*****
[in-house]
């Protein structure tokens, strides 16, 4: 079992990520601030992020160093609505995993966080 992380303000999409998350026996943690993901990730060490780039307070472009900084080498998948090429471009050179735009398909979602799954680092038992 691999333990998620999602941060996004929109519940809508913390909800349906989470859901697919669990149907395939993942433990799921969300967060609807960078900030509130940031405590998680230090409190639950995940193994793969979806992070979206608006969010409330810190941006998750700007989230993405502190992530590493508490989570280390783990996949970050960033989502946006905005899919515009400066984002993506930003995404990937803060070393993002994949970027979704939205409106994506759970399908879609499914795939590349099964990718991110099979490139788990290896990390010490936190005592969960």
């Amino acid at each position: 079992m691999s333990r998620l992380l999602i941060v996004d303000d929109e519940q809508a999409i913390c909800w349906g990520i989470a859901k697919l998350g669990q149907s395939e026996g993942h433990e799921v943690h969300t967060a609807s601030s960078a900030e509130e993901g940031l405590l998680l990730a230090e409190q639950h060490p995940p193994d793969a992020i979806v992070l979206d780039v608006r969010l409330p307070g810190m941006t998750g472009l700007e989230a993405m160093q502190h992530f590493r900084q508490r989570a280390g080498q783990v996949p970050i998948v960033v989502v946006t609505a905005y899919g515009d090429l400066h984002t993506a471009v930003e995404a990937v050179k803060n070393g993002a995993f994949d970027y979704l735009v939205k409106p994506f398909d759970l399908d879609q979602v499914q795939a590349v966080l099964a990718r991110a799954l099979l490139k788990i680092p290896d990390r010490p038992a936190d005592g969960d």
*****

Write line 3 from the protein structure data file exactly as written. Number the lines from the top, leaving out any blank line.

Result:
């Amino acid at each position: 079992m691999s333990r998620l992380l999602i941060v996004d303000d929109e519940q809508a999409i913390c909800w349906g990520i989470a859901k697919l998350g669990q149907s395939e026996g993942h433990e799921v943690h969300t967060a609807s601030s960078a900030e509130e993901g940031l405590l998680l990730a230090e409190q639950h060490p995940p193994d793969a992020i979806v992070l979206d780039v608006r969010l409330p307070g810190m941006t998750g472009l700007e989230a993405m160093q502190h992530f590493r900084q508490r989570a280390g080498q783990v996949p970050i998948v960033v989502v946006t609505a905005y899919g515009d090429l400066h984002t993506a471009v930003e995404a990937v050179k803060n070393g993002a995993f994949d970027y979704l735009v939205k409106p994506f398909d759970l399908d879609q979602v499914q795939a590349v966080l099964a990718r991110a799954l099979l490139k788990i680092p290896d990390r010490p038992a936190d005592g969960d």